Little Miss Sunshine
Ride along to dysfunction in quirky indie comedy.
Based on 32 reviews
Based on 96 reviews
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Little Miss Sunshine
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A Lot or a Little?
The parents' guide to what's in this movie.
What Parents Need to Know
Parents need to know that Little Miss Sunshine is a hilarious but mature family road trip movie. It includes sexual slang and references to drugs, mostly by the grandfather. Gay and straight pornographic magazines (only the covers are shown) and a comedic striptease figure into the plot. Characters discuss depression and suicide (Uncle Frank has cut his wrists before the movie starts; his bandages are visible). There are conversations about "winning" and "losing," as measured by financial success. A character dies about halfway through the film; the family wraps up his body and carries it in their van to their destination. Characters curse (several "f--k"s), and the mother smokes a couple of cigarettes.
Pleasant road trip
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Great family road trip comedy
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What's the Story?
The Hoover family decides to make the trip from Albuquerque to Southern California after starry-eyed daughter Olive (Abigail Breslin) unexpectedly scores a spot in the regional Little Miss Sunshine beauty pageant. The whole clan -- sunny Olive; anxious mom Sheryl (Toni Collette); aspiring motivational speaker dad Richard (Greg Kinnear); feisty, drug-using Grandpa (Alan Arkin); cynical teen Dwyane (Paul Dano); and gay, suicidal Proust scholar Uncle Frank (Steve Carell) -- piles into their old yellow Volkswagen bus (which has become the movie's signature image) and hits the road. Naturally, that road is full of all kinds of obstacles -- including car trouble, lots of bickering, and even an unexpected death. But in the process of working together to help Olive make it to the pageant, the Hoovers come to understand each other anew ... or at least appreciate the fact that no one else could possibly understand them except each other.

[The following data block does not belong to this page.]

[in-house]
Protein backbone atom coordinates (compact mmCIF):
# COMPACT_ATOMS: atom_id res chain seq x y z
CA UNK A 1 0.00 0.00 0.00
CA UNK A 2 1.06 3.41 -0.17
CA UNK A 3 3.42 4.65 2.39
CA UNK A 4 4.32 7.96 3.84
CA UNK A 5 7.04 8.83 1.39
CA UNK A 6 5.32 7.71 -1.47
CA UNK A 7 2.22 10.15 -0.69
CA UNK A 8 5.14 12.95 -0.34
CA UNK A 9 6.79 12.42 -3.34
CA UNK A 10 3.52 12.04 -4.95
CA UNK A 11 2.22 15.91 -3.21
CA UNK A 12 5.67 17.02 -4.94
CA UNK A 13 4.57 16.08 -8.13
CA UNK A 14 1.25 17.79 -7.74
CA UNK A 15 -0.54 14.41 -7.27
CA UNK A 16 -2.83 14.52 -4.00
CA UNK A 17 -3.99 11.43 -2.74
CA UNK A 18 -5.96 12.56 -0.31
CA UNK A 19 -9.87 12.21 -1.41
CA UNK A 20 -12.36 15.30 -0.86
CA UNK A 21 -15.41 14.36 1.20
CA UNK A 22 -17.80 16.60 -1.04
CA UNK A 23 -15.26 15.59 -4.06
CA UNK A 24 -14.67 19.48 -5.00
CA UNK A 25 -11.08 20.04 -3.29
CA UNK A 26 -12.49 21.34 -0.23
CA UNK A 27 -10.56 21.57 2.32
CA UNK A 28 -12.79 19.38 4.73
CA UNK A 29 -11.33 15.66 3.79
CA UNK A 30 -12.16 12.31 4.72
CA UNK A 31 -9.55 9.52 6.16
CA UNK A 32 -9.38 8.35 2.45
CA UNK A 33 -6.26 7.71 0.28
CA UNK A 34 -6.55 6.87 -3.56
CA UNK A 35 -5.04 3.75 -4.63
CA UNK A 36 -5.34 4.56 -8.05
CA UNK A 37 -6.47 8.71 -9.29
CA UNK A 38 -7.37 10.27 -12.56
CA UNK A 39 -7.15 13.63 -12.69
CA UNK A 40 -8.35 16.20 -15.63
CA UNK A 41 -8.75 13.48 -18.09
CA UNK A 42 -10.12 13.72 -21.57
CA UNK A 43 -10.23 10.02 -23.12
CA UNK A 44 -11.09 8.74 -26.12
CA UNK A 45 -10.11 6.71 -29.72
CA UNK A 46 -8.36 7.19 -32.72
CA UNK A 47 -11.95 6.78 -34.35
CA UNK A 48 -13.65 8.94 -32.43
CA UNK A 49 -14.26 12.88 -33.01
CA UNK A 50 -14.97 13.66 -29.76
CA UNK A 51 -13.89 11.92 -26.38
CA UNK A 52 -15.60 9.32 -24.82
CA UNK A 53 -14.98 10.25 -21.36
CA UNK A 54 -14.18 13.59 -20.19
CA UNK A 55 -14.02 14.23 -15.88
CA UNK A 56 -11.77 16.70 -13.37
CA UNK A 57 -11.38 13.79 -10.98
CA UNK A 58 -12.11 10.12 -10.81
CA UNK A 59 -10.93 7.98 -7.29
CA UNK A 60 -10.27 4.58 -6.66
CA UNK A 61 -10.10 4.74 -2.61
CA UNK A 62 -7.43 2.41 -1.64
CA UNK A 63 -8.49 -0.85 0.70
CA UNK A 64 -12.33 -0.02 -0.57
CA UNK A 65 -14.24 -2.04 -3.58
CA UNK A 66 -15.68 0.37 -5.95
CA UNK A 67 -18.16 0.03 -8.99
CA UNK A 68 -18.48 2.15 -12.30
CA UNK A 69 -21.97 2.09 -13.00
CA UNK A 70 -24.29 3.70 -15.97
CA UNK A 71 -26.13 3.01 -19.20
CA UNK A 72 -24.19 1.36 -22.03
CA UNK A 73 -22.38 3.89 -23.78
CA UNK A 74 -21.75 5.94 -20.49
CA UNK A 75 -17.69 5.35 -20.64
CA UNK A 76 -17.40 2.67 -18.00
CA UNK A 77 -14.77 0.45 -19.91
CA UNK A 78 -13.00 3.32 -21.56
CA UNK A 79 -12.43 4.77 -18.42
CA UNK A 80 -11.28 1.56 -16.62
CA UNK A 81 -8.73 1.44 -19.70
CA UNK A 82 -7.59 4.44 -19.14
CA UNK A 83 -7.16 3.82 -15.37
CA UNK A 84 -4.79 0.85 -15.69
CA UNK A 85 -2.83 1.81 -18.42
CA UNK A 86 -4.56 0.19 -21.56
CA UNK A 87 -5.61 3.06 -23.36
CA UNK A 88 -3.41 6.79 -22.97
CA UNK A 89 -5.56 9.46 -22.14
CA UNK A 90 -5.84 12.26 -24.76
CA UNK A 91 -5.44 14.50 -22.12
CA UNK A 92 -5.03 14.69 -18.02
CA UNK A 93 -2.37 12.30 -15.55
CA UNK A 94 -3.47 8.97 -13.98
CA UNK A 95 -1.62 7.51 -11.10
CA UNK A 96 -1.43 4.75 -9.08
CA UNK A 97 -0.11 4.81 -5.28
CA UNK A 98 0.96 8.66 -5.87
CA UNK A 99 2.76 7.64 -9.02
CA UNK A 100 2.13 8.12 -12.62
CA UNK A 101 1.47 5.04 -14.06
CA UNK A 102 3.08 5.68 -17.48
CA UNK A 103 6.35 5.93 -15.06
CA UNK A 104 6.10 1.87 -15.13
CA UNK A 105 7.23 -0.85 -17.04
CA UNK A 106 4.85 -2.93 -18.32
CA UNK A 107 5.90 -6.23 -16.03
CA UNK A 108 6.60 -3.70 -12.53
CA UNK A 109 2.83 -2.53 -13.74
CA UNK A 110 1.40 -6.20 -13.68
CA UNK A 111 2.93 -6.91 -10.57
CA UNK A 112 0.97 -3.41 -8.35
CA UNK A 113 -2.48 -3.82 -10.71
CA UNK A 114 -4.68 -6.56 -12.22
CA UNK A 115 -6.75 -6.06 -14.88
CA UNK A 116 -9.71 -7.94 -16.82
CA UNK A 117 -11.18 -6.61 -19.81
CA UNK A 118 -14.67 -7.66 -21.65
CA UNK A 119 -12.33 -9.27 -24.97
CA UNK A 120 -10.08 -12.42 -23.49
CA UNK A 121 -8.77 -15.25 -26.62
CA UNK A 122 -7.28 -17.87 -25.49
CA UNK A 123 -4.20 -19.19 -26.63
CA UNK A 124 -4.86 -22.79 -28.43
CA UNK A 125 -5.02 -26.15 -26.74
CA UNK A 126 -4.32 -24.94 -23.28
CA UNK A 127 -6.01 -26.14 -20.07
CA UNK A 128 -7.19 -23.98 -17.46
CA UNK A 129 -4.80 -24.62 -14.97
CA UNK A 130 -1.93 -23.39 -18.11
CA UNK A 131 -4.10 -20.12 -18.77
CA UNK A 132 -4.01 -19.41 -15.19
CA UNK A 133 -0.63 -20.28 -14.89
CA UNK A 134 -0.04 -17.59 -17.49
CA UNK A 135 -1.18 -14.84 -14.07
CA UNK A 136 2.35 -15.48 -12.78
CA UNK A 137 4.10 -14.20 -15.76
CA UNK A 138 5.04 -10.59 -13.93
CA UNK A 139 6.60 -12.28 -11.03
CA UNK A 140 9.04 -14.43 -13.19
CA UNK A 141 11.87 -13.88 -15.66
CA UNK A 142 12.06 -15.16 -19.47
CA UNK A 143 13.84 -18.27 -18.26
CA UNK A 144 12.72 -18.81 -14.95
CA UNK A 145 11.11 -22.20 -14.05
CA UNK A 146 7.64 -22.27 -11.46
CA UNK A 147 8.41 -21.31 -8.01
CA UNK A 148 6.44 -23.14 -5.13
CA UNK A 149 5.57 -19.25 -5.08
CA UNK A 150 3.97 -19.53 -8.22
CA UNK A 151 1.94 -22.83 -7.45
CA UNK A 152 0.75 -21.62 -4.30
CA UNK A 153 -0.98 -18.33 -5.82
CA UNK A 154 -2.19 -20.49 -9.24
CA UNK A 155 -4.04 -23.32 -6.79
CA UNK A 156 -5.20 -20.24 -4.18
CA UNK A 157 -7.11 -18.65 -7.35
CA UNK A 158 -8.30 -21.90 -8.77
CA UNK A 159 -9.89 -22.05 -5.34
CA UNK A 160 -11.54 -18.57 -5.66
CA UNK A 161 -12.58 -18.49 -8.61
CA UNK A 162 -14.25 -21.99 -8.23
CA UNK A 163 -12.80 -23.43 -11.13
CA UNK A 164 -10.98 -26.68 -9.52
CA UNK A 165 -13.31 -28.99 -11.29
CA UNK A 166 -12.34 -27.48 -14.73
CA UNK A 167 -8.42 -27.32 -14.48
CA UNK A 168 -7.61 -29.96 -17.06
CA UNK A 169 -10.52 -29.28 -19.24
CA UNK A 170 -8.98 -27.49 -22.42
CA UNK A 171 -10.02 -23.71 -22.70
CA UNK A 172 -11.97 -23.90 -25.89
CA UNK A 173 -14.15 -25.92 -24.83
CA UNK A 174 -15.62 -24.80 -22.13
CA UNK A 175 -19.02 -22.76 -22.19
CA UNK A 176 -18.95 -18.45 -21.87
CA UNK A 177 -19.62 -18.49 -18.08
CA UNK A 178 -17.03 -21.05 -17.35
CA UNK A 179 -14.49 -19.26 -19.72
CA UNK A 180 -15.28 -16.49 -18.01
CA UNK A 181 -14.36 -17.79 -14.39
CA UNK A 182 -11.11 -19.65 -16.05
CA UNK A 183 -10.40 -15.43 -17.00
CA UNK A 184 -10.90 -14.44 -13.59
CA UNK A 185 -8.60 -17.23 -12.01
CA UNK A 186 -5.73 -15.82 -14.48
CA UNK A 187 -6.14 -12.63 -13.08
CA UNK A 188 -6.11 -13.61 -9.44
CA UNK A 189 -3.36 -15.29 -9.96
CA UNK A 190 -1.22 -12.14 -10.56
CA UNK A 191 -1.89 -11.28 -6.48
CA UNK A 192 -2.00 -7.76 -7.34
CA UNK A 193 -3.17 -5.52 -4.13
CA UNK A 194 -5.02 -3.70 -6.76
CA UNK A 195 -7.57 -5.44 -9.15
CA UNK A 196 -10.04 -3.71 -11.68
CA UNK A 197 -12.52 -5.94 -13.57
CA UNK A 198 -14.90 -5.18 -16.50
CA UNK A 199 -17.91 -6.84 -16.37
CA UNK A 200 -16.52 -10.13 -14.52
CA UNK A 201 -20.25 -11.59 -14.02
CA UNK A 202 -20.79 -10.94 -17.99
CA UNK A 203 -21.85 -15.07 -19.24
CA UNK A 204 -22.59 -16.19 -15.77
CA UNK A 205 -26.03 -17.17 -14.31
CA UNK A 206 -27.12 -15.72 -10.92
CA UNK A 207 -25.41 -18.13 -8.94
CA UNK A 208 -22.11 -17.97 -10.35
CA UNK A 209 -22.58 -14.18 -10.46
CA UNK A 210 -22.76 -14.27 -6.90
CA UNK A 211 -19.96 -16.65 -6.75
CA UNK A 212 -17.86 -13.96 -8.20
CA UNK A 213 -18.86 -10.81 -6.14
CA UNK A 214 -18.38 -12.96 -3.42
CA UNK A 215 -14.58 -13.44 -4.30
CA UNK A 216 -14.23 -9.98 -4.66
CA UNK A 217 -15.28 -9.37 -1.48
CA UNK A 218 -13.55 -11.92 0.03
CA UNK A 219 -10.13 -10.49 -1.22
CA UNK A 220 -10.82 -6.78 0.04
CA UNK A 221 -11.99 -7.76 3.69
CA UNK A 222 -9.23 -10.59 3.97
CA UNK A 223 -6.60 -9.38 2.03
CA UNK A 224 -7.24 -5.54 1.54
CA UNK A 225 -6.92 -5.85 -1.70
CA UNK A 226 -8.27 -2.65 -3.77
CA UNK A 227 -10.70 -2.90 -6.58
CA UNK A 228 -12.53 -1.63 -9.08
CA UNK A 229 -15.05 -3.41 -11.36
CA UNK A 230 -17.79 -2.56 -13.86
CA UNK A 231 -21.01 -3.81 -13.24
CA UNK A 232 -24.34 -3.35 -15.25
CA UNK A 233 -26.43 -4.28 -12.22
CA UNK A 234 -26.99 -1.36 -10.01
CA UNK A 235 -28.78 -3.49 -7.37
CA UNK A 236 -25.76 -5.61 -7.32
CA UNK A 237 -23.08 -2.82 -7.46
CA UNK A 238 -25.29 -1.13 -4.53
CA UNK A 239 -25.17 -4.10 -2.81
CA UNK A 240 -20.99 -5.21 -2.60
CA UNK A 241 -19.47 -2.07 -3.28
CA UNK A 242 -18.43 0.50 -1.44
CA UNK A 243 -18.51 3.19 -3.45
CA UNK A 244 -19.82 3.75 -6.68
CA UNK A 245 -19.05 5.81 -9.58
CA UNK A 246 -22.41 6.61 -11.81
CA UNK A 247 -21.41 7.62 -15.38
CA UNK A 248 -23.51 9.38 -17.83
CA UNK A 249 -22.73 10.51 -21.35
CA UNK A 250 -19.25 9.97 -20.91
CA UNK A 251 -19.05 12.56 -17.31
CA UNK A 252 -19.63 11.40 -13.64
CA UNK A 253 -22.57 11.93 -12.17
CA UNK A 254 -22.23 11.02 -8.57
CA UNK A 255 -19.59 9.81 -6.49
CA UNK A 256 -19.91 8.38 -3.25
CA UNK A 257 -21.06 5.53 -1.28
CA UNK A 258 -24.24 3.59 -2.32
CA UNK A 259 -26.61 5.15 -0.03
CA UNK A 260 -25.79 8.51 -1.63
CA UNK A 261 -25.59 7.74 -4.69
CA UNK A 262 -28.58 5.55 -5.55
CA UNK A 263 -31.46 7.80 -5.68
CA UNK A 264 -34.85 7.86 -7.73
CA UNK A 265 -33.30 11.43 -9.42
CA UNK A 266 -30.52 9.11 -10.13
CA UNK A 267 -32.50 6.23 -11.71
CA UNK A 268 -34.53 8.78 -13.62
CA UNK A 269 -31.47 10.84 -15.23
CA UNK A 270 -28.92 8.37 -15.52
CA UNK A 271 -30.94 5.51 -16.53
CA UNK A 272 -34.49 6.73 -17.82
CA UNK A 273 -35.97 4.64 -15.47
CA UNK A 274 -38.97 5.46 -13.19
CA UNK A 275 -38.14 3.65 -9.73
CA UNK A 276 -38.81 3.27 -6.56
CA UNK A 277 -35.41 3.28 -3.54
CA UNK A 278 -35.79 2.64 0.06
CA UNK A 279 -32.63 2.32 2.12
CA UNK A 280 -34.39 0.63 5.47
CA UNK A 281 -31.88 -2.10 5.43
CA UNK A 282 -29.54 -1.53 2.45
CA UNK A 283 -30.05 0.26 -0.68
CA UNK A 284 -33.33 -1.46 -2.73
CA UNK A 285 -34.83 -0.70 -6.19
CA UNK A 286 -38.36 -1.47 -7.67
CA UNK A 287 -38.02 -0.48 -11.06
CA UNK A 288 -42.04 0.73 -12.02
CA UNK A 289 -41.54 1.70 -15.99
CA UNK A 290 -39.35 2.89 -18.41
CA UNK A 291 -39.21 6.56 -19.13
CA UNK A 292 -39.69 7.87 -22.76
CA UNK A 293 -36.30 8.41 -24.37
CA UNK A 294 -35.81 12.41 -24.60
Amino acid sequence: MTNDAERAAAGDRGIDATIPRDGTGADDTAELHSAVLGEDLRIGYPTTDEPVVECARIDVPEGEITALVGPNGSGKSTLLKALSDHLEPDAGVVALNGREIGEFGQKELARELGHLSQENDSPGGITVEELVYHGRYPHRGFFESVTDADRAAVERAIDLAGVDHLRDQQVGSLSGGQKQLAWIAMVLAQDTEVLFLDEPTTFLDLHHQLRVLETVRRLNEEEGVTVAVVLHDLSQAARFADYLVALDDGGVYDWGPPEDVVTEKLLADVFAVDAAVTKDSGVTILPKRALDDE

Is It Any Good?
This is a delightful film with a funny, tight script. It's true that the family road trip comedy isn't exactly a new genre; nor are quirky indie movies about dysfunctional families all that hard to come by. But somehow LITTLE MISS SUNSHINE manages to combine the two into something fresh, engaging, and often hilarious -- with a dash of "aw shucks" poignancy to boot. There's nothing radically new in terms of storytelling or character development, but the film nonetheless succeeds, thanks in part to its excellent cast (husband-and-wife directors Jonathan Dayton and Valerie Faris lucked out, casting Carell just before he hit it really big with The 40-Year-Old Virgin). There aren't any wasted moments in this movie; even the smallest action -- Frank buying the dirty magazines, for example -- turns out to matter down the line.
And then there's the finale. Ever since Little Miss Sunshine premiered at the 2006 Sundance Film Festival (and was purchased for a record $10.5 million), the big beauty pageant finish has been making audiences laugh until they cry -- which is pretty much how the Hoovers seem to approach life in general, so it all works out in the end.
Talk to Your Kids About ...
Families can talk about the way the Hoovers come to respect one another's differences. How does young Olive remind the adults of their lack of faith, innocence, and commitment?
How does the beauty pageant serve as a metaphor for other competitions in the film -- say, between family members?
How might Richard be more open to his family's needs, rather than trying to make them conform to his?
Why do you think this movie -- a little indie discovered at the Sundance Film Festival -- did so well with audiences? What's it's appeal?
- In theaters: July 26, 2006
- On DVD or streaming: December 19, 2006
- Cast: Abigail Breslin, Greg Kinnear, Steve Carell, Toni Collette
- Directors: Jonathan Dayton, Valerie Faris
- Studio: Fox Searchlight
- Genre: Comedy
- Run time: 101 minutes
- MPAA rating: R
- MPAA explanation: for language, some sex and drug content
- Last updated: October 8, 2022
Our Editors Recommend
Pieces of April
Thought-provoking, engaging; mid-teens and older.
National Lampoon's Vacation
Funny family comedy is dated and risqué.
Connie and Carla
The plot is nothing new; not much here for teens.
Excellent but explicit movie is not for kids.
For kids who love comedy
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